Simple numbers can’t give the real impact, but the news that during 2014 the number of the super-rich who, added together, own as much as half the world’s population (3.5 billion) shrank from 85 to 67 (and then to 66 as the sums were being gathered) is a clue.
The crash of 2007-8 came about because the credit-led boom reached its limit. Whilst, pumping in credit had stimulated recovery from recent, but comparatively less widely spread crashes in the 1990s and early in the 2000s, this time it has failed.
In the wake of the crash, governments, central banks, the International Monetary Fund and the European Union demanded the imposition of the austerity solution on the 99% – forced to repay what they never borrowed, deepening the recession.
Never before seen levels of unemployment appeared in Southern Europe, reaching greater than 25% in Spain and Greece, and more than 50% amongst young people. There’s no sign of any relief. The social tension finds its expression in political polarisation and the drumbeat of demand for “real democracy now” and self-determination.
Since 2008, the debt disease has effectively been transmitted from the developed capitalist economies into the so-called emerging economies. This is what concerns the authors of the Geneva Report most as the mechanisms for dealing with a new meltdown in these regions barely exist. They note that the US, Britain, Japan and so on, led global debt accumulation until 2008:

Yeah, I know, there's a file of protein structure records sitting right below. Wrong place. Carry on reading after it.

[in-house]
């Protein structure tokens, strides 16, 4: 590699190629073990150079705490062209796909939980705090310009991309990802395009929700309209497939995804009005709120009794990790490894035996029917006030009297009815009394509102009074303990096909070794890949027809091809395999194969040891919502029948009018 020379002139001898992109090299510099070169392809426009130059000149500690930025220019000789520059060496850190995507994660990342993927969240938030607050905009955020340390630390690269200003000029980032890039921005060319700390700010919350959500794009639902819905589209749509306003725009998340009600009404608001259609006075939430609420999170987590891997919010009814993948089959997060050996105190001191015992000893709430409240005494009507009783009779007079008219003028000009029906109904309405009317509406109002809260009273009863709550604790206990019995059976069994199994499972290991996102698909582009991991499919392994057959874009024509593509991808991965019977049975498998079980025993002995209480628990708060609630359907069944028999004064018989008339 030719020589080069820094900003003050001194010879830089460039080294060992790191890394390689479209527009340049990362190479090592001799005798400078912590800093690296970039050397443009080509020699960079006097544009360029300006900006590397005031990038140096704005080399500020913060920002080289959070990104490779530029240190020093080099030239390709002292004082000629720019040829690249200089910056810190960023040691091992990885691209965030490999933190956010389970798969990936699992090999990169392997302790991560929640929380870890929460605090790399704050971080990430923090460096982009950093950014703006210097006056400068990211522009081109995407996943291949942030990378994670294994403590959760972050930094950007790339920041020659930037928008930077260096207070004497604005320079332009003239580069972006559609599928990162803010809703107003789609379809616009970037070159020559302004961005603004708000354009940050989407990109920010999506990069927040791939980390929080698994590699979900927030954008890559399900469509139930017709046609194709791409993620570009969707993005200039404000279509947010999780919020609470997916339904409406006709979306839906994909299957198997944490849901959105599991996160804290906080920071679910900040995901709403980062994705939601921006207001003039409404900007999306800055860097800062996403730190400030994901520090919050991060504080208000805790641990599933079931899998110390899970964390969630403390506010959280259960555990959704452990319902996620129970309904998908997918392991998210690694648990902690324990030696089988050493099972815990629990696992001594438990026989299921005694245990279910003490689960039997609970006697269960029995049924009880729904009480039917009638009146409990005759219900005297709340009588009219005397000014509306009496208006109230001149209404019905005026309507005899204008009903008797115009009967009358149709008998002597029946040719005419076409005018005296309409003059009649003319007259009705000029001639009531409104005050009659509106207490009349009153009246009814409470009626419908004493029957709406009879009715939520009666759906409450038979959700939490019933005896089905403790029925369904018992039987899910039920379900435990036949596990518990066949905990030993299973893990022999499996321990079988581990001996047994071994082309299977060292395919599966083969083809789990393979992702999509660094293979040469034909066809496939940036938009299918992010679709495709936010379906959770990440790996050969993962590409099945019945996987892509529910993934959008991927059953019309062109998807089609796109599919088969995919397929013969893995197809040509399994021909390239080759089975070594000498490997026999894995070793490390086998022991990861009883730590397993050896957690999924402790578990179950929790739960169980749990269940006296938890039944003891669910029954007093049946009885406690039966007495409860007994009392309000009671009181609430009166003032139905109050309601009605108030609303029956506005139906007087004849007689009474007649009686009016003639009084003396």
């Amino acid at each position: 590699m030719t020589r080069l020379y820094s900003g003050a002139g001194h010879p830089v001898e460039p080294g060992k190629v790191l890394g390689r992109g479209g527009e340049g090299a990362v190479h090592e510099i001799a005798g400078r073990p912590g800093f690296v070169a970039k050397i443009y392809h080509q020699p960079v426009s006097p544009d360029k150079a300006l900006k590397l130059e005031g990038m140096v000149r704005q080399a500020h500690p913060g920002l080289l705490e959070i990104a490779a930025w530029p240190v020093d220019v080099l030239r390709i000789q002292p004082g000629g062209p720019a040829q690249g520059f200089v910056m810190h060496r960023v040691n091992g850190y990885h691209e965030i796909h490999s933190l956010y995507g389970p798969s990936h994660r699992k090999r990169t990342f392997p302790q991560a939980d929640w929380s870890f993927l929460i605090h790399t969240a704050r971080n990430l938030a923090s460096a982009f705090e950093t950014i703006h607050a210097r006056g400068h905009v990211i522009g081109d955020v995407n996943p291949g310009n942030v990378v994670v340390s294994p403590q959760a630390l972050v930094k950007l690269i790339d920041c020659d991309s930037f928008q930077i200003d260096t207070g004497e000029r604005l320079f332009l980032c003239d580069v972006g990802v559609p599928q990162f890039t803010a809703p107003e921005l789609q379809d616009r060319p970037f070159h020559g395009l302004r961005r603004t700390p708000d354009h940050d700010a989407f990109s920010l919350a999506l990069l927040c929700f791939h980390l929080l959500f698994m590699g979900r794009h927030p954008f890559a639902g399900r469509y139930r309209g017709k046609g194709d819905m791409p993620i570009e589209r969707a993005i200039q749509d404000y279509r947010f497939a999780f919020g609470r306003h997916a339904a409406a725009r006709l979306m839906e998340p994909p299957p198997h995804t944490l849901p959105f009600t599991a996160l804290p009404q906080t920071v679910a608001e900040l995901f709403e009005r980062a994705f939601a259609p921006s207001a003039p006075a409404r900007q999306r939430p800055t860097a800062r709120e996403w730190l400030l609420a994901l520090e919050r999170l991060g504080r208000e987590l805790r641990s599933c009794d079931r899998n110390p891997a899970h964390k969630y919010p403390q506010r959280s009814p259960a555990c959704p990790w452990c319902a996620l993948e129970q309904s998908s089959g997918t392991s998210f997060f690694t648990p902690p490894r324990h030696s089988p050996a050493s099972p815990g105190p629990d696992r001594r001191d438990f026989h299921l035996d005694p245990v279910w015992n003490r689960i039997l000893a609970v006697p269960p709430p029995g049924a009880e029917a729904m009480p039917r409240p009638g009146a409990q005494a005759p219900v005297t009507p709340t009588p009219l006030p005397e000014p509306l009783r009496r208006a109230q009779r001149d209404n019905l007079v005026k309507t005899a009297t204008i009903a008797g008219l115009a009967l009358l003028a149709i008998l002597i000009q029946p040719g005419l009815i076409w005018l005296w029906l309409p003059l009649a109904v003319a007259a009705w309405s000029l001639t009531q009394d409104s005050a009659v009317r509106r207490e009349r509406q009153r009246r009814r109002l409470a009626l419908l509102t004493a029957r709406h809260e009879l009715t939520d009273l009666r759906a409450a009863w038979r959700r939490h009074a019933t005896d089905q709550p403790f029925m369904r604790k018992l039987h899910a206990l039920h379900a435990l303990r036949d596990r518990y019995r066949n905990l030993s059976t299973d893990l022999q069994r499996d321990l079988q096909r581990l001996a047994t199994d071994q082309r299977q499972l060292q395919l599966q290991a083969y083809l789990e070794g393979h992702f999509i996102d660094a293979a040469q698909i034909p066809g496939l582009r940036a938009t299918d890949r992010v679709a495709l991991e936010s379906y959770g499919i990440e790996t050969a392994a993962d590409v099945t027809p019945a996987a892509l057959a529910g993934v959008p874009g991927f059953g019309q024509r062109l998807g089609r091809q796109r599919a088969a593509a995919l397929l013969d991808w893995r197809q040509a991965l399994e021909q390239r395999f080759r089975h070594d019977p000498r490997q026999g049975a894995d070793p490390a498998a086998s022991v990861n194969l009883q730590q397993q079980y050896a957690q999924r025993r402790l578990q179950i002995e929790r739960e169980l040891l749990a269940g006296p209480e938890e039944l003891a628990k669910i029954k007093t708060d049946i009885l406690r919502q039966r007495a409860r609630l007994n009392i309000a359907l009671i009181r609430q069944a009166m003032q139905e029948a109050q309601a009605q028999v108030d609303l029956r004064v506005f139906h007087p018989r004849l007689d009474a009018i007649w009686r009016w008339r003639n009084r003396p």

Since then, it has continued under the impulse provided by a sharp rise in the debt levels of emerging economies. This group of countries are a main source of concern in terms of future debt trajectories, especially China and the so-called ‘fragile eight’, which could host the next leg of the global leverage crisis.
In fact, since 2008, the debt-to-gdp ratio in developed economies has increased by 25% while it soared by 36% in “emerging markets”. China’s multi-decade growth is slowing, after five years of credit expansion following the crash held the decline back. Without state-sponsored credit, China’s growth would have followed the decline in the West’s demand for its products.
But now, as the Daily Telegraph puts it: “All can now see that China has picked the low-hanging fruit of catch-up growth, and has reached the limits of credit.”
The scale of the crash and the attempts to deal with it within the framework of capitalist social relations extended the financial and economic crisis into the political, disrupting the global system of nation states, and provoking an unstoppable wave of revolutionary demands for democracy, from Tunisia to Egypt and Spain, to Scotland, Catalonia and Hong Kong. The coming financial tsunami is certain to intensify these struggles and open up real opportunities to delever capitalism itself.
5 October 2014